Of those who celebrated the announcement was State Assemblymember Edward Braunstein, who said, “Northeast Queens has limited transit options. Many working families must drive to commute into Manhattan. As New Yorkers are grappling with an increased cost of living, it is not the right time to implement congestion pricing.” 

He was not the only one who argued that for those who reside in transit deserts in the outer boroughs, congestion pricing was burdensome given the lack of alternative options. But last month, the Assemblyman celebrated a pilot program that would reduce the cost of monthly rail passes to encourage ridership before congestion pricing was set to start on June 30. 

“I applaud Governor Hochul’s decision to ‘indefinitely pause’ New York’s congestion pricing program. It has been hard for New Yorkers to bounce back since the pandemic. The Governor realized that economically, congestion pricing would take an unnecessary toll on our residents that travel into Manhattan,” said Assemblyman David Weprin, who represents a stretch of central Queens from Richmond Hill to Hollis Hills.

Weprin noted that he has been one of the “most vocal critics” of congestion pricing since it was first proposed in 2007. His opposition spanned his time as a city council member and in the state assembly. 

Over a year before Governor Hochul made her announcement, Queens State Senator Joseph Addabbo Jr. introduced legislation to delay the start and enforcement of congestion pricing. While the bill is still active and in the early stages of the legislative process, Addabbo was glad to see the initiative squandered. 

“While I understand the program’s intent to reduce traffic congestion, improve air quality, and financially support our public transit system, I had concerns about the impact on New Yorkers residing in transit deserts with no viable transportation option into Manhattan other than by car,” said State Senator Addabbo in a statement. “I believe that delaying the implementation of the Central Business District Tolling Program would allow residents and tourists to better prepare for this unwarranted expense as we continue recovering from the COVID-19 pandemic and inflation.”

He also mentioned the financial burden would fall on taxi drivers and truck drivers, as well as the elderly and disabled who are not able to use public transit. He said he believes that it would hurt the local economy if outer borough residents, as well as those on Long Island and in New Jersey, were deterred from visiting Manhattan’s restaurants and theaters because of the new cost.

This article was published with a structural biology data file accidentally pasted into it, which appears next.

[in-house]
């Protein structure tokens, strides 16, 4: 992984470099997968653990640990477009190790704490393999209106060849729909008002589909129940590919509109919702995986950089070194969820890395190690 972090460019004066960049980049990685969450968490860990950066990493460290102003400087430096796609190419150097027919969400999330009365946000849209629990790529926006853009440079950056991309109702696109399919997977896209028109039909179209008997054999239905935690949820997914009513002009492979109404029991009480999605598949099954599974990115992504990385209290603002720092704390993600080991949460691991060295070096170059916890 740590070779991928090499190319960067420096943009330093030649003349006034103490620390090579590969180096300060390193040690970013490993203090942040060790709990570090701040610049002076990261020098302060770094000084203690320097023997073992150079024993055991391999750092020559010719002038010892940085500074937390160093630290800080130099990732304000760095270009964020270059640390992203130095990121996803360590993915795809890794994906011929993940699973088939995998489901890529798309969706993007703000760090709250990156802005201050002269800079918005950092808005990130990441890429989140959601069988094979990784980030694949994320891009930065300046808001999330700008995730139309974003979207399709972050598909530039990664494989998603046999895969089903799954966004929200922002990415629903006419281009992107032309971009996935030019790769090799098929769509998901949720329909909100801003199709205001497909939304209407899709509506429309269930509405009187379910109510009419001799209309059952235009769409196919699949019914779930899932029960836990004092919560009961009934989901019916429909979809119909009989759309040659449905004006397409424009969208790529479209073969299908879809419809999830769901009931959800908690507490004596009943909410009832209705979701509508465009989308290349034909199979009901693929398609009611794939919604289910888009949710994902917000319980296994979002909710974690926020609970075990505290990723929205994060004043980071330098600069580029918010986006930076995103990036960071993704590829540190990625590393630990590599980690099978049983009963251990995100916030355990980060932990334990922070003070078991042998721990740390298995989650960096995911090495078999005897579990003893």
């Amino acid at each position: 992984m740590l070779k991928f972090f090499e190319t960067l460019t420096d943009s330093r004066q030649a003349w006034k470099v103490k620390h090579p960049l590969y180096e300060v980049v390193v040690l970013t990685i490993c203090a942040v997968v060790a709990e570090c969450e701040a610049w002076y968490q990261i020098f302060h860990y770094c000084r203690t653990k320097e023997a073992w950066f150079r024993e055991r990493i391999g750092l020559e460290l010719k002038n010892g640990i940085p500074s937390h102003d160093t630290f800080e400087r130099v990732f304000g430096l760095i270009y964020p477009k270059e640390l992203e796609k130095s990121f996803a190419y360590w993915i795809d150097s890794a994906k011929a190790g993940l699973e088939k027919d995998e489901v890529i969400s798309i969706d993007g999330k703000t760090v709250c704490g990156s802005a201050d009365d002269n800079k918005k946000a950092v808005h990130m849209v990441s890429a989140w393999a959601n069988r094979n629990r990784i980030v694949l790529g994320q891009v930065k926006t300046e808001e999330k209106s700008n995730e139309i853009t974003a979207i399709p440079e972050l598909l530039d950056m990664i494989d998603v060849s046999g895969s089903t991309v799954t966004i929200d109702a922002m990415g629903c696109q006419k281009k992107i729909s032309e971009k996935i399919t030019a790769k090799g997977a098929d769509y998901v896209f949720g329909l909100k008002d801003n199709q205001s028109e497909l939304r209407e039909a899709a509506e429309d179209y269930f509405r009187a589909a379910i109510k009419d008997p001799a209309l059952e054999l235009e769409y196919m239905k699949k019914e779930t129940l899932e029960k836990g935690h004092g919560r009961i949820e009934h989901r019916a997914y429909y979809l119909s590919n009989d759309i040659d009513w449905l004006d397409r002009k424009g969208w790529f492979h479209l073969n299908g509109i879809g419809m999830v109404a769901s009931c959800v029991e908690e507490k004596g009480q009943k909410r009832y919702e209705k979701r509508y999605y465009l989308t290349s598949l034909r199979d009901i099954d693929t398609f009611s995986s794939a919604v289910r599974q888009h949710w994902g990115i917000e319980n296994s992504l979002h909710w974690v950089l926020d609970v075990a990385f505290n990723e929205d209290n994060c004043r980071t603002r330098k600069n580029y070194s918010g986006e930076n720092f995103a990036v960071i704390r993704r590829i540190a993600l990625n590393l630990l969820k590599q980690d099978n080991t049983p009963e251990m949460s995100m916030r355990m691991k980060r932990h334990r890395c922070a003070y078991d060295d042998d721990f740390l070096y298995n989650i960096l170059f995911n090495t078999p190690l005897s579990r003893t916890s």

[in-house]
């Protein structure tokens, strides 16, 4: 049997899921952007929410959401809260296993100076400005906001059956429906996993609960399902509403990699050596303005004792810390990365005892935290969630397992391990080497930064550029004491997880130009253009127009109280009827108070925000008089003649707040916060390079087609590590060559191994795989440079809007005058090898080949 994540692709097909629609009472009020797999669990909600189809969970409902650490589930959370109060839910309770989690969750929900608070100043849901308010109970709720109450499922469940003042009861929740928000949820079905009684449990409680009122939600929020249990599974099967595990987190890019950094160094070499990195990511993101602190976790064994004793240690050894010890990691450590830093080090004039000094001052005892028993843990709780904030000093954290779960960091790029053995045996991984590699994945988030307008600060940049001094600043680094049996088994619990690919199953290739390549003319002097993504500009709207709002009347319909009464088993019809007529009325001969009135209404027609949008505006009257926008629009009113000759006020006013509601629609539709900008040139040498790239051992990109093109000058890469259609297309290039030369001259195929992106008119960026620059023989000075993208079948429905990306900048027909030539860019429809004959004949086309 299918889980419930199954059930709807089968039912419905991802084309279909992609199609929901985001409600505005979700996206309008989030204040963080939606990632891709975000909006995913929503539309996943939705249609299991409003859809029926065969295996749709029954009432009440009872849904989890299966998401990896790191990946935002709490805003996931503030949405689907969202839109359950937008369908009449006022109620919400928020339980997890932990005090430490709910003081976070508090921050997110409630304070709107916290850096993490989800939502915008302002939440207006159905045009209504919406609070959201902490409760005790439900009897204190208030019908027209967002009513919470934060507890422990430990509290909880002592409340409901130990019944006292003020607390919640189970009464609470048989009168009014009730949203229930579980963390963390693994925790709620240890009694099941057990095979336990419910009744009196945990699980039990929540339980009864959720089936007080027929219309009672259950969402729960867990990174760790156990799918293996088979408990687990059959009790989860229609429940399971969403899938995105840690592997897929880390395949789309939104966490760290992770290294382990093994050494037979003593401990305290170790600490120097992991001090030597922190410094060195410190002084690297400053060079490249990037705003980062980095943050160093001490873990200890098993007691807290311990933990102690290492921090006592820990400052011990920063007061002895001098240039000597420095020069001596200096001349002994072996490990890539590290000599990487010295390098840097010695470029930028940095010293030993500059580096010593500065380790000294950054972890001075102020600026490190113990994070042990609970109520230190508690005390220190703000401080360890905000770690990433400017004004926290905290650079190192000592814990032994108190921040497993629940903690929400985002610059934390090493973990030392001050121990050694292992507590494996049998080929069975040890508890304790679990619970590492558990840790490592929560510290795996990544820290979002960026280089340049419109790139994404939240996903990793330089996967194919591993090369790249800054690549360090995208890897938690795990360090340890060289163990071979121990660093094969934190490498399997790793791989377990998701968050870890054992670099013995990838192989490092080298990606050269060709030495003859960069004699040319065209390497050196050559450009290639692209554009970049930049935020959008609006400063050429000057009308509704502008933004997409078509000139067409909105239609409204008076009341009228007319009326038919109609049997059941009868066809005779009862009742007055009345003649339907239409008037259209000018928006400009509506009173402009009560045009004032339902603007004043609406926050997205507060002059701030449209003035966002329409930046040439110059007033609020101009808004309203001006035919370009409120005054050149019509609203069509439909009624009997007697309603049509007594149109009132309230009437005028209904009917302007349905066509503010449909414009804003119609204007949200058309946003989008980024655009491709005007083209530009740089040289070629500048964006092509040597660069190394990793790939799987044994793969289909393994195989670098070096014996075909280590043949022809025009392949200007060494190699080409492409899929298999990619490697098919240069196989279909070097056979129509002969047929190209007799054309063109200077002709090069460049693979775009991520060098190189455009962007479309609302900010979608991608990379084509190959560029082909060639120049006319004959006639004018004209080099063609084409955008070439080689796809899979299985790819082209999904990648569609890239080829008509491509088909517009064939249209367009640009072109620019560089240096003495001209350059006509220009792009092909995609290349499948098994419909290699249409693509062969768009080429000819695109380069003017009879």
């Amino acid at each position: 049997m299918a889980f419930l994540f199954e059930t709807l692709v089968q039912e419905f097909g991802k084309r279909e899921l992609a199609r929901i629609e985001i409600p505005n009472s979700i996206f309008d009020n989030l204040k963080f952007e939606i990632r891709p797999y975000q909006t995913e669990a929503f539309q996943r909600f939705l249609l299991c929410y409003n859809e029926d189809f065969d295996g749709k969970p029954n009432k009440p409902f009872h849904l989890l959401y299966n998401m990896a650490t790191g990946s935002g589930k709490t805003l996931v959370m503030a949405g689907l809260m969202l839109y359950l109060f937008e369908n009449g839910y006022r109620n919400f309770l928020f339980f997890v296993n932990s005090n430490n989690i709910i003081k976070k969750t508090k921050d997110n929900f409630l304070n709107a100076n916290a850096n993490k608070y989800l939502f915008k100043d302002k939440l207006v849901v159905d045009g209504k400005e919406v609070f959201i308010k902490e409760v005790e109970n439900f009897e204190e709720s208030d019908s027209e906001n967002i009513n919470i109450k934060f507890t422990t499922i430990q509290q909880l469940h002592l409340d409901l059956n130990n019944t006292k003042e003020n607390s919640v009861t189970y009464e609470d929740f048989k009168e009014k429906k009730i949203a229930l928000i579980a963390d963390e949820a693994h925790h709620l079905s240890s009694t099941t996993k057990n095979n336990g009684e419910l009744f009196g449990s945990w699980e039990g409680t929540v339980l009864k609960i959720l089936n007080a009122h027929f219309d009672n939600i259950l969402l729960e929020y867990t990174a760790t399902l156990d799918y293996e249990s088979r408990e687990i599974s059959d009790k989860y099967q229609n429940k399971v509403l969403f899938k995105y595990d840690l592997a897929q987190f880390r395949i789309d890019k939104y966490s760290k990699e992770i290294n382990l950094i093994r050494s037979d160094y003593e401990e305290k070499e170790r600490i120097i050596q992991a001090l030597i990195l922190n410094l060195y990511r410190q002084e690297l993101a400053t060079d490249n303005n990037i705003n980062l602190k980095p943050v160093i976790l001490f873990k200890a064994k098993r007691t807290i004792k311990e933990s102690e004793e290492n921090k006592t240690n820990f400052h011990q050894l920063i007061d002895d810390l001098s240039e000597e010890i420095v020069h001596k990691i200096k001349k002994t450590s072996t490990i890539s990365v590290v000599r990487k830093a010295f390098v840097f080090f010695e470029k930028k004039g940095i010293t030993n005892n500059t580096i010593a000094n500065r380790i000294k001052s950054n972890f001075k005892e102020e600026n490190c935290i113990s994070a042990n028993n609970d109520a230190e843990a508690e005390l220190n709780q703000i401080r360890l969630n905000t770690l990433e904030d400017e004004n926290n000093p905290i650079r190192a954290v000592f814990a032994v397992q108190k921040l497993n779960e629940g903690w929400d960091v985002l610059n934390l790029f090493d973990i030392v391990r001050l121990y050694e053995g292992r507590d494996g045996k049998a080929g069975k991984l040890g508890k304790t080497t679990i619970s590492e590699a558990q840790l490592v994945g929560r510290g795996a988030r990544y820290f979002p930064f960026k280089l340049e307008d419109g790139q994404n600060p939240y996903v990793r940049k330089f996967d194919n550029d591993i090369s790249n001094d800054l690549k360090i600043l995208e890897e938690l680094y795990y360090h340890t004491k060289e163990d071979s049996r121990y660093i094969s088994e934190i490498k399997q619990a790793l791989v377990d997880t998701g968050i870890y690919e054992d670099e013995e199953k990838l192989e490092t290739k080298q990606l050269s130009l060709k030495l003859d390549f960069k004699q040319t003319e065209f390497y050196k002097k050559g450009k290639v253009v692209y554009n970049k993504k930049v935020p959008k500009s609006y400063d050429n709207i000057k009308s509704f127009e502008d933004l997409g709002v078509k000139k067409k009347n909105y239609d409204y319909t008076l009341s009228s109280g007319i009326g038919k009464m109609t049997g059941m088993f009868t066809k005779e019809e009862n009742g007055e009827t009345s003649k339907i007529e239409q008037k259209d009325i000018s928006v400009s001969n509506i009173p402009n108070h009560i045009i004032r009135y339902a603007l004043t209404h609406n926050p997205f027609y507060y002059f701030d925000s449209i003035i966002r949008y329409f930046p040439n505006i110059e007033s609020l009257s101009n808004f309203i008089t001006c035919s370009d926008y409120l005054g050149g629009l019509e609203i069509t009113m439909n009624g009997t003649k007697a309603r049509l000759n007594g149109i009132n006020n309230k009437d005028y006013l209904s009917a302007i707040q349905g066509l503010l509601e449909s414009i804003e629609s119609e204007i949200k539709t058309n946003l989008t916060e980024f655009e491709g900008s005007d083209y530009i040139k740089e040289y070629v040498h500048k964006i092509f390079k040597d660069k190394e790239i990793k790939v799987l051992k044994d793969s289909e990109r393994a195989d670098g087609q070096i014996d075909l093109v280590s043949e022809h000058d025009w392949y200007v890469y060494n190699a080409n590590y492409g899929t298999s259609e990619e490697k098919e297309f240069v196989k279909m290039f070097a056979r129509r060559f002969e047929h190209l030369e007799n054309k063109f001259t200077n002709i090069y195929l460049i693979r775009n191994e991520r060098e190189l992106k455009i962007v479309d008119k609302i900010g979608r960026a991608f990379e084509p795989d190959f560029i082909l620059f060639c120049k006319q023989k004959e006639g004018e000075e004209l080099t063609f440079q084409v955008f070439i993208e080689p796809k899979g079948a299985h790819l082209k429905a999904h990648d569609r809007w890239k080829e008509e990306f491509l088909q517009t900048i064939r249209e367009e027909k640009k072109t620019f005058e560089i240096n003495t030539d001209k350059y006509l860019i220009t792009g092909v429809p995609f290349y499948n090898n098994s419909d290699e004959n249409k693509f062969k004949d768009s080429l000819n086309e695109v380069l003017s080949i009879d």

As a solution to the MTA’s lack of funding, he suggests that the licenses for three casino proposals in the city be expedited. He estimates that the license fees would allocate up to $3 million to the MTA, or what is roughly three years of imposed congestion pricing. 

Rockaway Assemblymember Stacey Pheffer Amato, who was involved in supporting Addabbo’s legislation, also celebrated the demise of the plan. 

“The rationale for congestion pricing is no longer relevant and there would be too many unintended consequences. This was the right move by the Governor. Congestion pricing, if implemented, would cause an undue burden on the residents of South Queens,” Amato said in a statement. “I am proud to report that our voices have been heard!”

Other state elected officials in Queens called on the governor to reverse course and follow through on her past commitment to addressing climate change and improving public transit for millions of commuters who rely on the system. 

“For years, I’ve advocated alongside my colleagues and transit and environmental advocates to advance a congestion pricing program that gets cars off the streets, reduces harmful pollution and encourages mass transit,” said Assemblymember Jessica González-Rojas, who represents Corona and Woodside, in a statement. “A further delay will not only contribute to our deteriorating public transportation infrastructure, but it would also mean putting the health of New Yorkers on the back burner.”